If the “Running Man” theorists are correct, humans evolved as a species by running across the savannahs of Africa chasing prey. What our ancestors lacked in sharp claws and venomous stings they made up with the ability to persevere for long periods of time in pursuit (and sweat — no other creature can cool itself through sweating like hominids can).
Today, the essence of running through the grasslands lives on in the sport of cross country, a popular sport at the high school and college level. Still, many running stores, outfitters and community organizations put on cross country events for runners of all ages and abilities these days.
Unlike its track and road racing counterparts, cross country and its undulating terrain rewards stamina and grit more than raw speed. It also diminishes the importance of the watch, as cross country courses can vary from blazing flat and fast to hilly roller coasters. What’s more, with most cross country races being in the fall and winter, conditions shift from September heat waves to hats and mittens in February. Oh, and mud. Lots and lots of mud.
All of these qualifiers mean that cross country training requires a special blend of endurance training, strength work and just enough speed to make it all count at the end. For the sake of this article, I’m going to assume you, the reader is already running four to seven times per week and that you’re coming into the season in respectable shape. I’m also going to assume you’re getting in solid recovery runs in between your workouts and that you are already incorporating long runs into your training diet. If those assumptions are incorrect, you’ll probably want to spend a few weeks getting in some consistent miles before jumping into the workouts prescribed below.
Alright, let’s go:
The ability to run far is essential. So is the ability to run fast. To be good at cross country requires you to run pretty fast for a pretty long time. Most cross country races are between two and five miles in the US, though they can be as long as 12K (7.4 miles) at the elite level. This requires the stamina to endure racing at a high intensity for an extended period. Nothing develops that ability quite as well as tempo runs, also known as lactate threshold runs and/or steady-state runs. These workouts increase the speed at which you can run aerobically, making you more efficient on race day.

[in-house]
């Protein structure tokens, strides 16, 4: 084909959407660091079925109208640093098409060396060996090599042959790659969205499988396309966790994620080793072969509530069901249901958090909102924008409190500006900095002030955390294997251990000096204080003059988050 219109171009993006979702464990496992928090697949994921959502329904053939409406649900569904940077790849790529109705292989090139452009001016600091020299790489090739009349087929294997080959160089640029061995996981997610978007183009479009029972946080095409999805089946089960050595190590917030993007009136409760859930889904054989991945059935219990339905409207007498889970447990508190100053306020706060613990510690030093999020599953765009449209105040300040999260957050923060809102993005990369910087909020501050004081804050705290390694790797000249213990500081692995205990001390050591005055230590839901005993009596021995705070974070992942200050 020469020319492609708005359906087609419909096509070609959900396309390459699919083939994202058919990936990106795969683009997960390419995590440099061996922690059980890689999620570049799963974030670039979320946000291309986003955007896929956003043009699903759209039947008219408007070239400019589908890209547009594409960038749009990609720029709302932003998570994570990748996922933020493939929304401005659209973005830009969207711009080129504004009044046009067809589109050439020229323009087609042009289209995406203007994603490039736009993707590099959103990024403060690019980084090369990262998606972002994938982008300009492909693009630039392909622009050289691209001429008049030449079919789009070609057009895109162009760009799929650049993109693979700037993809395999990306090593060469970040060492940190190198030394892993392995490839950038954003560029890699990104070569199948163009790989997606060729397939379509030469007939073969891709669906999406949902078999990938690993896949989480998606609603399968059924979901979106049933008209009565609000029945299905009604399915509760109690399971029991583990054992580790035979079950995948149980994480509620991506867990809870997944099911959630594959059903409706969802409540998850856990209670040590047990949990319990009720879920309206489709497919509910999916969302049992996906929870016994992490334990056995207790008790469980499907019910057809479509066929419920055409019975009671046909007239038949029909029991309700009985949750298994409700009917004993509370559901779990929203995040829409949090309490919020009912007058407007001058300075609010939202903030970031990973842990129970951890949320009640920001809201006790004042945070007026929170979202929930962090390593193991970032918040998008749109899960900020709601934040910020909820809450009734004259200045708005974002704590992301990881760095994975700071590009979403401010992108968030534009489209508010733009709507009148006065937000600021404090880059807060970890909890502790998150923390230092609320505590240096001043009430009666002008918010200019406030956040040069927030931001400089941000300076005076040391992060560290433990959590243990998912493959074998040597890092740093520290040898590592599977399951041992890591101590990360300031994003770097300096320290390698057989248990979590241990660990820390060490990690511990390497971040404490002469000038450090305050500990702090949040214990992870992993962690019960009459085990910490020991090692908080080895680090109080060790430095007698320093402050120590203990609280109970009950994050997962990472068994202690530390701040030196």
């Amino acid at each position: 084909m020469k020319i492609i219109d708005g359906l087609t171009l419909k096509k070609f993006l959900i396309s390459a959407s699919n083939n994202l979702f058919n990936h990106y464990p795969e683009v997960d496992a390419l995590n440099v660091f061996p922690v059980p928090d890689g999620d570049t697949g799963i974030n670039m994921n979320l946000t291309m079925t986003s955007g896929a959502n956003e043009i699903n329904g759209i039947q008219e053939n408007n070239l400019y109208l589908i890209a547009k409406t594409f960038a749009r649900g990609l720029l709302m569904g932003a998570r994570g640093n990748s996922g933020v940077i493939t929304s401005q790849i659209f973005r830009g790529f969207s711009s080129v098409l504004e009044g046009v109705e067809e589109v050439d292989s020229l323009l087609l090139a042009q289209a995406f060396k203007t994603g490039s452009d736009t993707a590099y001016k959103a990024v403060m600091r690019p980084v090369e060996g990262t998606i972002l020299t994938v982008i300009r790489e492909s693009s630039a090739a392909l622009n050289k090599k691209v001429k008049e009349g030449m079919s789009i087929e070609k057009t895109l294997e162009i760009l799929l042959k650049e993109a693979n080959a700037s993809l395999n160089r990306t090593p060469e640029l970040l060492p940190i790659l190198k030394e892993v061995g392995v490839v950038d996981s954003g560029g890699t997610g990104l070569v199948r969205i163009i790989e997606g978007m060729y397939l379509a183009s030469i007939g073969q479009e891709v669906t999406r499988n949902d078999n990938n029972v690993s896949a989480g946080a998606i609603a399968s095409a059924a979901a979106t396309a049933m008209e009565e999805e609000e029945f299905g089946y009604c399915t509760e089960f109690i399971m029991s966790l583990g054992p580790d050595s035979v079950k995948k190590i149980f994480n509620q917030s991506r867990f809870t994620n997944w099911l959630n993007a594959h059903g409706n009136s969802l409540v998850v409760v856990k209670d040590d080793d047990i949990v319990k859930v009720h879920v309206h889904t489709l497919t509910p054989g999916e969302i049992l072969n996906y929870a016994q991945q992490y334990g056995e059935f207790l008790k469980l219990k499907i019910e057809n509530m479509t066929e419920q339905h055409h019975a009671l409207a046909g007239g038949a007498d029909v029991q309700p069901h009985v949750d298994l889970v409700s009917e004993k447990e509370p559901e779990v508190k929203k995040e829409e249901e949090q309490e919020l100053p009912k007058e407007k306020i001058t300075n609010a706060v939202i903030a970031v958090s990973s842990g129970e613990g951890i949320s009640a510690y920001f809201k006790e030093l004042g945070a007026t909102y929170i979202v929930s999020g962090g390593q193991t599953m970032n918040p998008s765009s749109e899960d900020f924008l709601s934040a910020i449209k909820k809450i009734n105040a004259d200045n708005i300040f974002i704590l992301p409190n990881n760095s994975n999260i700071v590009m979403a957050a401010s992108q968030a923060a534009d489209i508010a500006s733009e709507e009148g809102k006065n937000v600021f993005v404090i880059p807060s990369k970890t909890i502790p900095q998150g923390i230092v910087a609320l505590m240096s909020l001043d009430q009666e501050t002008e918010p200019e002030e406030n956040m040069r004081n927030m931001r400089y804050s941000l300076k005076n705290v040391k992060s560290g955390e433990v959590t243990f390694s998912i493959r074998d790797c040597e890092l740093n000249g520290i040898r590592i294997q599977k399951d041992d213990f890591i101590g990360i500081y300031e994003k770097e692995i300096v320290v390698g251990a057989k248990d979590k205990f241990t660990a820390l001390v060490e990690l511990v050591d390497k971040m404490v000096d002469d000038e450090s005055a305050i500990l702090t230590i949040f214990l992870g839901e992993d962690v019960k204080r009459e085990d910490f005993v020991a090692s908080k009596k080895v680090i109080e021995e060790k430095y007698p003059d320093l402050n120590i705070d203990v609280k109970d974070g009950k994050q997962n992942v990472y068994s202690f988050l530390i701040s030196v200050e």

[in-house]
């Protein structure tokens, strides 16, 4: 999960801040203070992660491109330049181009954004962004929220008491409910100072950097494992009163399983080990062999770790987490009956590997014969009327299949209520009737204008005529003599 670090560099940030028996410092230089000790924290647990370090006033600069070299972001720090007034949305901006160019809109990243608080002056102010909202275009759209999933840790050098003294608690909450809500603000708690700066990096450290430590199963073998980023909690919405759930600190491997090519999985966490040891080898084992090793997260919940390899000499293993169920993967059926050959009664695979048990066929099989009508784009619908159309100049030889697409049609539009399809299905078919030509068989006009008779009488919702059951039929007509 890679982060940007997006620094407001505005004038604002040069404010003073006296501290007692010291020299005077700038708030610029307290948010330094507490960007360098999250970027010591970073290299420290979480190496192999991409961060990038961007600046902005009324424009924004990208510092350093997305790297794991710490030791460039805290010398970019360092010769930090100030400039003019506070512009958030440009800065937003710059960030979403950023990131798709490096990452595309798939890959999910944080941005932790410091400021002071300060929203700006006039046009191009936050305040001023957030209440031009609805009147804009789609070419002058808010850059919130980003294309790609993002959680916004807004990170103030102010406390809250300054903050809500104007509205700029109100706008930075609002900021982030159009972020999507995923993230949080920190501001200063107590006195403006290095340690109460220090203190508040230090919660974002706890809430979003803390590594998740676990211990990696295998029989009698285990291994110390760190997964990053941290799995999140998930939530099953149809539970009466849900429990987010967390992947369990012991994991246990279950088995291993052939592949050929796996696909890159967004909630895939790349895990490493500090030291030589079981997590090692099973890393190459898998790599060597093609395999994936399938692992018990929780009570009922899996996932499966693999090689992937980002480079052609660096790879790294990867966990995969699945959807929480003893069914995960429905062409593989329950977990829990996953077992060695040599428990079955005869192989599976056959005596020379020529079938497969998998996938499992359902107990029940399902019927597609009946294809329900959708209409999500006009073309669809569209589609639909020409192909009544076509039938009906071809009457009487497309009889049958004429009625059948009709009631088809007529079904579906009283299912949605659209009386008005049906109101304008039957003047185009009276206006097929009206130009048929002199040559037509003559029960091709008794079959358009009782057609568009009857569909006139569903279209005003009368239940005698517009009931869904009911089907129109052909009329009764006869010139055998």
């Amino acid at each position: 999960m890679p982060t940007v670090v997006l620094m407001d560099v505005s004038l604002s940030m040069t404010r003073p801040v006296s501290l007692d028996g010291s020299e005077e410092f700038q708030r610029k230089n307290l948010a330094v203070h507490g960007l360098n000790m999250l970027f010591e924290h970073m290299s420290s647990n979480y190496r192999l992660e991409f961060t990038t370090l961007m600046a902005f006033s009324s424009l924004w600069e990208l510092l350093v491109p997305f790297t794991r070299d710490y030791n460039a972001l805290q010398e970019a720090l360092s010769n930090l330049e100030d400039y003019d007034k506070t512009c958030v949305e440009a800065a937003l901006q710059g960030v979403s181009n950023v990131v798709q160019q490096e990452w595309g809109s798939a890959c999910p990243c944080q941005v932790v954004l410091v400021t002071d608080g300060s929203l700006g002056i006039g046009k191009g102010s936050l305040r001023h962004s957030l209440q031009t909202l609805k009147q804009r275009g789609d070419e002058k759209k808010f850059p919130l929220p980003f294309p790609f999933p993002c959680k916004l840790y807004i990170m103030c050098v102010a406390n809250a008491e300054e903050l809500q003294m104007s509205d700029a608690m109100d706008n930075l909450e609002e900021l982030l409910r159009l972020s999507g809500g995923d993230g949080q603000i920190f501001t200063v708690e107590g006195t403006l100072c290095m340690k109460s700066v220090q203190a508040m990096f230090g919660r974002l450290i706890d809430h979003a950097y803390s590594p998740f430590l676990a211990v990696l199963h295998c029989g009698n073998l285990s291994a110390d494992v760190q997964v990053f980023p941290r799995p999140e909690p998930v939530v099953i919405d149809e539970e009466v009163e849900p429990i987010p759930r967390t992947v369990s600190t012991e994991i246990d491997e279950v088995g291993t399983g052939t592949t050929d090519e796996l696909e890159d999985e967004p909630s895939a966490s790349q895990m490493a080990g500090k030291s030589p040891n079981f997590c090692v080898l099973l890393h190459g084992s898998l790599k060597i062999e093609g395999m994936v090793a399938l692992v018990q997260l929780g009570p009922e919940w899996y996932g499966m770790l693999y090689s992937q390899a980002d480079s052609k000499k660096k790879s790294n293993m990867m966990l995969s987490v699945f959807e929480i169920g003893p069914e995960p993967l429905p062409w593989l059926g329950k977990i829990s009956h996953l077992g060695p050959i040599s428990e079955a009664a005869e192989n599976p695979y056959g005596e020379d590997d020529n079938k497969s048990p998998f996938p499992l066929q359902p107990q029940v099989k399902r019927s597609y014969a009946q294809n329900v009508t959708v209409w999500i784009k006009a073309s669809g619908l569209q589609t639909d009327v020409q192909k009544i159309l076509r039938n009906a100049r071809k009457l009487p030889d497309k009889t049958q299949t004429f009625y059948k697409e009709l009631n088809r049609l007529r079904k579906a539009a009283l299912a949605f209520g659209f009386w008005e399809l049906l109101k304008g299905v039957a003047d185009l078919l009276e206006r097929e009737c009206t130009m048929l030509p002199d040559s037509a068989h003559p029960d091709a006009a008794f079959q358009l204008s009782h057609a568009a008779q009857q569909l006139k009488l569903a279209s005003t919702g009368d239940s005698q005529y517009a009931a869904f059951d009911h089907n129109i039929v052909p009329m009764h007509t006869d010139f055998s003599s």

A good rule of thumb when determining tempo pace is to make it 30 seconds per mile slower than your 5K pace. So, if you run seven-minute miles in the 5K, tempo pace should be around 7:30 per mile. Working this energy system can take many forms. Some runners like steady tempos of three to five miles. Some like to do cruise intervals, which are simply repeat one- and two-mile runs at tempo pace with a shortened recovery. If you don’t have a GPS watch, you can run for time instead of distance. When in doubt, the best way to determine pace is by effort. “Comfortably hard” is often thrown around as a descriptor, and in many ways, it captures the fact that a tempo run should be challenging without being overwhelming.
Racing over hill and dale requires an ability to climb and descend hills well. While sprinting downhill can overburden the quadriceps and increase the risk of injury, running uphill provides numerous benefits. Not only does it force your body to work ancillary muscle groups and develop power by working against gravity, but it also does this with decreased impact forces, as you land with less force running uphill than on the flats or downhills.